I’d once written about how Top Cow’s co-founder, Matt Hawkins, seemed to have thrown the original vision for their output under the bus for the sake of pandering to social justice, and apologizing for their earlier approach to marketing. But in this interview he gave to Cultured Vultures last year, which I apparently missed when it was originally posted, he seems to have at least done a 180 back to some of his original stands and beliefs on being sex positive. So let’s see what he says here that’s either good or bad:
I wanted to know how important social media was to him.
“It’s vitally important. If you want to be a comic book creator today, you have to have a social media presence. It’s expected. There are very few people who are going to break in and build an audience without some sort of social media presence.”
I’m decidedly going to disagree on this one, depending what host it is. If it’s on Facebook, maybe, but based on how toxic the atmosphere is on Twitter, I wouldn’t recommend using their services at all. Just use a blog. To use such a short-message with a severe character limit only makes it look more like you have little or nothing intelligent to say, and besides…there’s no edit option.
“It is weird though, if people read and follow you long enough, they almost feel like they’re your friend, even though I’ve never met them before, and that is a little weird sometimes.” He continued on about how he presents himself there. “I tend to free think. I watch what I say, but I stir the pot sometimes. I always tell people: if you’re going to pick a side, like a liberal/conservative side, pick it and stick with it, because there are people who will spend money if you do that. But, my recommendation is to avoid it entirely.”
“If you’re a creator and you have something interesting to say, create a voice for yourself,” and something I struggle to remember, “I learned this from Olivia Munn: every time you do a post, marking or sales related, you need to have a personal anecdote or something like that every other one, or people will get tired of it.”
And of course how not to abuse it: “don’t burn bridges. Don’t post stuff that is bad about other companies and other creators. Stay positive, which is like streaming upstream on the internet.”
This is also very iffy, because partisan politics can alienate people, and he seems to be aware of that. It’s also too easy to say you shouldn’t badmouth other companies, especially if neighboring companies are antagonizing the audiences you’d think they wanted, as Marvel/DC have been doing. What should matter is whether creators are acting vile online, with Mike McKone’s horrific comments last year a leading example of an insider setting a poor example in the face of the consumer. That’s what the industry is hopefully reining in of recent, but only time will tell if they’ve learned any lessons since.
It’s also revealed that while there’s a video game based on The Darkness, there’s none based on Witchblade:
Since Jackie Estacado got two games, I had to ask if Witchblade would get one also.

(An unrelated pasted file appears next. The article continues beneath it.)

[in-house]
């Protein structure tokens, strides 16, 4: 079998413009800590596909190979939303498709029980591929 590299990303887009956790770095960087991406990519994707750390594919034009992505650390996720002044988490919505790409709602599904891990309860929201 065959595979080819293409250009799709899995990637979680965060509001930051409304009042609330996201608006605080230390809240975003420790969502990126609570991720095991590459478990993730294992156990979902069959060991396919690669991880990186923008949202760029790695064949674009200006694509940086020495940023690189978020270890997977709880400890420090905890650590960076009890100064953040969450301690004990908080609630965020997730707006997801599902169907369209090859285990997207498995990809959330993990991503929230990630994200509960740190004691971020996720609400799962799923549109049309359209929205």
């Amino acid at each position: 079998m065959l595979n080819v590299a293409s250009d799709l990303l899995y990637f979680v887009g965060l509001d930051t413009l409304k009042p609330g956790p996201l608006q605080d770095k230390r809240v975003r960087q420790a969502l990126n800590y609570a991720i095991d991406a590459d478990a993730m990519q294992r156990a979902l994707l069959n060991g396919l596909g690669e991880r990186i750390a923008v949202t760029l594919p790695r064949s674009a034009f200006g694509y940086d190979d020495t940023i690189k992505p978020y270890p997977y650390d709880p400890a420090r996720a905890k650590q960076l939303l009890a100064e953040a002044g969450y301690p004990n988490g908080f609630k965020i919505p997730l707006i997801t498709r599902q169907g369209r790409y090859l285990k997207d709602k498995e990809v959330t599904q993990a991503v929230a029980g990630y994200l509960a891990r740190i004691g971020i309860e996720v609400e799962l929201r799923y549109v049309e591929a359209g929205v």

“No, we had a—there is a prototype that was done for a Witchblade game that never actually got made. We’ve had that option for development by video game studios multiple times, it just never came out.”
That’s crazy. Something I hadn’t heard about. This was using a Buffy game as a model, according to Hawkins, who he may still have it. There was also an attempt at an Aphrodite game, but that also got scrapped and ended up becoming the third-person shooter, Wet.
I wonder if this has anything to do with the Orwellian anti-sex atmosphere the social justice mob led to? Or, maybe it’s the decidedly unwise decision they made to remake their original franchise in a noticeably duller packaging, replacing the original stars like Sara Pezzini with different ones who’ve hardly made the same impact even within a year or so of their debuts. That’s probably why it’s not so easy to adapt them to video games. I was more disappointed though, by what Hawkins said about superheroes:
It was all incredible news to me, but I had to steer it back to comics though, and one of the big things he said in the panel was that he didn’t like superheroes, so I asked him why.
“I don’t really know, I’ve just never liked them. I always thought their origins were hokey and they just seemed so uh—I mean, why does Superman give a shit? You have a character that is so powerful, it just seems kind of silly to me. I’m not bagging on Superman, and his longevity or the importance of that franchise, but they keep rehashing. Every superhero story that is being told today, has been told already. There really are no new superhero stories. Every time I pick up a Marvel or DC arc I’m like, oh this reminds me of this other run from the 80s, or this, that, or the other thing, and I just feel like it’s all kind of derivative of itself. It feels like the dog chasing its tail a little bit.” That’s an overall feeling, but obviously there are exceptions. “Every once in a while you will have something that is new and its fun.”